Customs and traditions—historically significant



Well, another Día de los Muertos has passed and, as a historian, I am extremely happy to see as many traditional as well as commercial celebrations of this very important event take place within our county. We applaud the school teachers who introduced the significance of the day to the very young, and the community who took the initiative to create a communal event to continue the tradition of honoring those we have lost.

The CLG (Certified Local Government) Committee of the Atascosa County Historical Commission launched its first Día de los Muertos celebration by creating a teaching moment for the county through the “Recuérdame” (Remember Me) immersive ofrenda exhibit. While many may know the what, it is particularly important to understand the why and how. The exhibit ran in advance of the official Día de los Muertos dates, Nov. 1-2, to offer ideas in the construction of ofrendas. The exhibit created an ambience of respect, presented detailed individual ofrendas (altars) and copious signage explaining every detail of the ofrendas.

Día de los Muertos is a tradition. There are many others in Atascosa County, and we are committed to identifying and celebrating them all. Customs and traditions give us a sense of place, space and self. They give us selfworth and understanding. They are the fabric of our communities. They are part of our history and a large part of the mission of the CLG Program. The CLG program was created by Congress in 1980 as an amendment to the National Historic Preservation Act of 1966 to encourage participation in preservation at the local level. This includes the process of nominating properties to the National Register of Historic Places, providing educational events, programming for a variety of ages and sharing information on the county’s website and social media platforms. The CLG program also maintains a system for the survey and inventory on local historical properties.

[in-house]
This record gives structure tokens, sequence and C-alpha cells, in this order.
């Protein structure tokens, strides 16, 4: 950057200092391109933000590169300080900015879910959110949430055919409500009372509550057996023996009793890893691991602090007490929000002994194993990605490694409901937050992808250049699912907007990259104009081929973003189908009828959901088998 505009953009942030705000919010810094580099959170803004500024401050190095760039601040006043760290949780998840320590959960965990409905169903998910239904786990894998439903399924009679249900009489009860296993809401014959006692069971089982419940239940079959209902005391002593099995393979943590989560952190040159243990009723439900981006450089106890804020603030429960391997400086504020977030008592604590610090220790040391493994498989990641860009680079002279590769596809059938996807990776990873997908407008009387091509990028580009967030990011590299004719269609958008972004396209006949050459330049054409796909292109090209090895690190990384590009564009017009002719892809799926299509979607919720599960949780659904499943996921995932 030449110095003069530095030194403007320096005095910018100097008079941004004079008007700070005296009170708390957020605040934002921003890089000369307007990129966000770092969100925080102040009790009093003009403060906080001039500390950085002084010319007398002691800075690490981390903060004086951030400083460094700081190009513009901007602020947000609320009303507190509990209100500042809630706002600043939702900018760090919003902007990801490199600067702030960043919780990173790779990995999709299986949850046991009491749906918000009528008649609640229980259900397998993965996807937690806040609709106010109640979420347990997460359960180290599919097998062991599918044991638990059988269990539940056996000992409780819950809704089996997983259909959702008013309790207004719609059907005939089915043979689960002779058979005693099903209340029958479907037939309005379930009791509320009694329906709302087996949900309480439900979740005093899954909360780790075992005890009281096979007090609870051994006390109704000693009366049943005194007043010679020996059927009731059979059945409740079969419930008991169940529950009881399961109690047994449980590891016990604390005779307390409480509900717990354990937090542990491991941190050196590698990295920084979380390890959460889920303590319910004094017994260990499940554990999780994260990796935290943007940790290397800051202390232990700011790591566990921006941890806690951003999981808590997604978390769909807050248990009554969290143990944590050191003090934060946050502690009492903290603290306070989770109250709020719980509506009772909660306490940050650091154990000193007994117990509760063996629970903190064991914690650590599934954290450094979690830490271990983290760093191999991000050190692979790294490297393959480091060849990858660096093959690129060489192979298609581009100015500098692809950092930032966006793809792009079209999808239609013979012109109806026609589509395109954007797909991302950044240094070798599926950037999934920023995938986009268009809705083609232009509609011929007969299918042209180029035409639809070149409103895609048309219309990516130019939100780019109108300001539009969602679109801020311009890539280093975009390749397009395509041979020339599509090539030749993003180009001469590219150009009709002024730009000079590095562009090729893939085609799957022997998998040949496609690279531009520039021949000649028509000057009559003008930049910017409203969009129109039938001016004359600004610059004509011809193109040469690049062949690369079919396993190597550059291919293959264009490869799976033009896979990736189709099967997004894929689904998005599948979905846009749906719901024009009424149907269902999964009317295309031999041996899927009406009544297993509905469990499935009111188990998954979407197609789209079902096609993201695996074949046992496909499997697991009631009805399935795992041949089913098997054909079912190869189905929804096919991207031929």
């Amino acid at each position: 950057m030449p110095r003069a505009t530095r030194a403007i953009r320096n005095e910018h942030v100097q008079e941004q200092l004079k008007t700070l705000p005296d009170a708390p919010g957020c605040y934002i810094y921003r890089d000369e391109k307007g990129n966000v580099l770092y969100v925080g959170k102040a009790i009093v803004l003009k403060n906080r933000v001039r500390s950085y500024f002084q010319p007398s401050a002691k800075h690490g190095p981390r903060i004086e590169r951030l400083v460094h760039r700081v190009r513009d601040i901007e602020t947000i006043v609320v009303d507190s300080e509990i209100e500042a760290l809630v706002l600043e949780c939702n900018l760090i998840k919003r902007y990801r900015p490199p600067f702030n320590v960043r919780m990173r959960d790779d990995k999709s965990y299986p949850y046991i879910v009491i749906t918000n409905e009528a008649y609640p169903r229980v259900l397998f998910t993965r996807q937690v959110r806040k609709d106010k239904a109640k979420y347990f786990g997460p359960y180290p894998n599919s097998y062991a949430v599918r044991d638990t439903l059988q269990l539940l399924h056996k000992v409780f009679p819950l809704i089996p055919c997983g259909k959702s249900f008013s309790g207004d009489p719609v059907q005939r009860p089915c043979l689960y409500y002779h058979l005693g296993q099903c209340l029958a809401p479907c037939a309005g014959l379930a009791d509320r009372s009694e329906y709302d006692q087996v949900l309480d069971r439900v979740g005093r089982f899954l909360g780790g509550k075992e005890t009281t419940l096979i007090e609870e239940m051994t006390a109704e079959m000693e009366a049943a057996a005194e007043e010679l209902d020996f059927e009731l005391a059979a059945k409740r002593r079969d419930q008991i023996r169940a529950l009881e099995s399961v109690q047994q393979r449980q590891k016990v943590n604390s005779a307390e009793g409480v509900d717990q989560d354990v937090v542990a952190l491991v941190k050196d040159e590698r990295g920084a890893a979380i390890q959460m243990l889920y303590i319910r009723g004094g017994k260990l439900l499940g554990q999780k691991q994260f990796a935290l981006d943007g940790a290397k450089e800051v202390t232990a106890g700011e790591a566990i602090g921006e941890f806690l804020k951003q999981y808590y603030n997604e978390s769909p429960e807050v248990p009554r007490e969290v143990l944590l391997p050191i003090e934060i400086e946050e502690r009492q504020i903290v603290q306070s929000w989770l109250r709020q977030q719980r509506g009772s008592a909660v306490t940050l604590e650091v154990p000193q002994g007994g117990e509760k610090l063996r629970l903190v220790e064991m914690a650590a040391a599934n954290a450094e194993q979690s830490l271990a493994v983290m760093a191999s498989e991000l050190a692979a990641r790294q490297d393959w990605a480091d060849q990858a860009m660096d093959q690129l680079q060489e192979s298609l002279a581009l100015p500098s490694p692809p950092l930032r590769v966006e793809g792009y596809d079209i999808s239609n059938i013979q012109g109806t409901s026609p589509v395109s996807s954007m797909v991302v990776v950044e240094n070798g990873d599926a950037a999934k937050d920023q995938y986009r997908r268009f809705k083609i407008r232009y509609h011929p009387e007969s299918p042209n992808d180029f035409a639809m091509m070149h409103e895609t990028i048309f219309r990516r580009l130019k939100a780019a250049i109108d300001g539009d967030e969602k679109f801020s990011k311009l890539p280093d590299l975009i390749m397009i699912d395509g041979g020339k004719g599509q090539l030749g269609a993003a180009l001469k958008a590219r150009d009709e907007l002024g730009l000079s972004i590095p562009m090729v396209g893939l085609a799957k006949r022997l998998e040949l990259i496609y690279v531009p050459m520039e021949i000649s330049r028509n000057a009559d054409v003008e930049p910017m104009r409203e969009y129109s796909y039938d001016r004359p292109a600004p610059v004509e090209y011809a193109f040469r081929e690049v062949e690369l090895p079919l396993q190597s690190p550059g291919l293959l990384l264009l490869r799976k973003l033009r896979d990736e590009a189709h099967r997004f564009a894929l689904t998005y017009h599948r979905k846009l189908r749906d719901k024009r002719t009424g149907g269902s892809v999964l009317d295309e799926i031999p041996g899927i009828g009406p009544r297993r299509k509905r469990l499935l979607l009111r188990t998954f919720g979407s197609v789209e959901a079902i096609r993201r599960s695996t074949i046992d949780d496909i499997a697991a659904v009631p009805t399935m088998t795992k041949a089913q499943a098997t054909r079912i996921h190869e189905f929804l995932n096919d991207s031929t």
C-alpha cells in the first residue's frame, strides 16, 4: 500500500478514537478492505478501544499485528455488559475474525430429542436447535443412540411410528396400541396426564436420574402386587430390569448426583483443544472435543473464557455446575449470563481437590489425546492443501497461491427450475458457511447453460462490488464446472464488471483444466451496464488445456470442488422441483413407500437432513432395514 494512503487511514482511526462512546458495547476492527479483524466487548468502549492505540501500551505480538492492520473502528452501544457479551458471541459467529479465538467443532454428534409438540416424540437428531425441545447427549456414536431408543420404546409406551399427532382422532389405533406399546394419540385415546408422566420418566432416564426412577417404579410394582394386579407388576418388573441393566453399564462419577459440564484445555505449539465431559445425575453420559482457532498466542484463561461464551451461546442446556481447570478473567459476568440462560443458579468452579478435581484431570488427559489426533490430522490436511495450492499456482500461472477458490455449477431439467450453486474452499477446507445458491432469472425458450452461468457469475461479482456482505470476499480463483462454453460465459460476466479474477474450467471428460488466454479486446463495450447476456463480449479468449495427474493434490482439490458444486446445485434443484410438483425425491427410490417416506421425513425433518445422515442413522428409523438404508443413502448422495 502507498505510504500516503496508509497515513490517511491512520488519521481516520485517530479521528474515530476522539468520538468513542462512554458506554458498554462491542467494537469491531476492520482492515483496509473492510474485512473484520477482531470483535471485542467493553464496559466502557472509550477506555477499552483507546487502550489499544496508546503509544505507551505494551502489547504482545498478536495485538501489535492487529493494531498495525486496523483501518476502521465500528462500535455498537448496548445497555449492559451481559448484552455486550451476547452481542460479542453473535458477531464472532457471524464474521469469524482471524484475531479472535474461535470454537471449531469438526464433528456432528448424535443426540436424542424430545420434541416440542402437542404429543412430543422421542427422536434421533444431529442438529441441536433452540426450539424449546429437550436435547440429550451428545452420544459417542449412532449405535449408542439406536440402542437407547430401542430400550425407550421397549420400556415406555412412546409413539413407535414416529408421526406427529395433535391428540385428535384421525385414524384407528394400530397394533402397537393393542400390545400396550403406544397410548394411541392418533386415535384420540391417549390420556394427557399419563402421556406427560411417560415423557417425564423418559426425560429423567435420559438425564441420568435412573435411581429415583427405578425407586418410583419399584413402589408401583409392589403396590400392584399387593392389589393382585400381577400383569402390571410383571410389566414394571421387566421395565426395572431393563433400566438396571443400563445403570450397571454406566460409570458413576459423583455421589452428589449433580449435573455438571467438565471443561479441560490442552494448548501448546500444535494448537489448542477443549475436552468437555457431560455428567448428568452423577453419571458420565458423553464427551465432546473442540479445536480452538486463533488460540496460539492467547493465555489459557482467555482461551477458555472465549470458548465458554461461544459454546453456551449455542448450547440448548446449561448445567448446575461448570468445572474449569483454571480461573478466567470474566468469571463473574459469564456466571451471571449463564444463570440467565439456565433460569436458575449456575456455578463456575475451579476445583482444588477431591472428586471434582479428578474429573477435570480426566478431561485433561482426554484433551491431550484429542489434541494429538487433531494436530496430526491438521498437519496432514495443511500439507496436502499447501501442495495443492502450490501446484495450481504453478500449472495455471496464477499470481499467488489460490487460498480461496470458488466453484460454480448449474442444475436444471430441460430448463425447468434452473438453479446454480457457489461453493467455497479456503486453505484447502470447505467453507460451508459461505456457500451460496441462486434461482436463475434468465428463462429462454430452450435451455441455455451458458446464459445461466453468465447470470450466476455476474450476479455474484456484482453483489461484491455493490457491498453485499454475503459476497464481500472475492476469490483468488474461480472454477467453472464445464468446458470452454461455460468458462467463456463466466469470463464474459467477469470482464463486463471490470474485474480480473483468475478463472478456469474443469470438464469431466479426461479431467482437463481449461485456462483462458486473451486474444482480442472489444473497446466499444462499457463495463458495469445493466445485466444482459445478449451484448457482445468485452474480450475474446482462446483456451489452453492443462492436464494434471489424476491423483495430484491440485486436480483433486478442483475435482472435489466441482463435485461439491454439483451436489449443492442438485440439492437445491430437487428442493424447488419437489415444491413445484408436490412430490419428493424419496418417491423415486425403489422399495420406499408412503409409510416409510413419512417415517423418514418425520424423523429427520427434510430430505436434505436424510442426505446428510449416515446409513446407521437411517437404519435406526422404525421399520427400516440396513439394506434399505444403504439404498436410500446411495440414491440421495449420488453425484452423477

The program is administered by the Historic Preservation Officer, who is also the committee chair. In Atascosa County, the program is part of the Atascosa County Historical Commission.

The survey of local historical properties is an ongoing process. We are currently working on completing the nomination of Hooge Hill in Poteet to the NRHP; providing signage on the Camino Real trails within the county; updating our website; and preparing a series of Heritage Lunches for 2022. Long-term,we look forward to introducing a Heritage Festival in Atascosa County to feature our diverse ethnic cultures.

This spring, we also will be holding a series of symposiums throughout the county, “In Search of History,” to discuss participation in historic events with local residents. We encourage the public at large to contact us to schedule a date at 210-846-1728 or message us on our Facebook page, Atascosa County Historical Commission.

Lastly, we would like to again thank the families who participated in the Recuérdame exhibit: the early settler families: LEAL, who formed the community of Leal in the 1800s; NAVARRO, who donated land for our first county seat; ESPARZA, descendants of defenders of the Alamo; Civil Servant families of: LONNIE GILLESPIE, a cabinet maker who served as County Commissioner; PERCY MEDINA, businessman who served as Constable and established a scholarship fund for local youth pursuing higher education; DAVID PRASIFKA, who devoted his life to serving at the JVFD and then as Emergency Management Coordinator; ACHC families of NORMAN PORTER, SR., who served as long-term chair of the commission and wrote the ultimate book on Atascosa County; LOUIS RODRIGUEZ, long-term member of the commission; GLORIA JENKS, longterm member of the commission and impetus for the ofrenda exhibit; and SUSAN LEVY, my younger sister who loved Atascosa County and is the reason for my living here now.

MARIE LEVY is the Historic Preservation Officer/CLG Chair of the Atascosa County Historical Commission.

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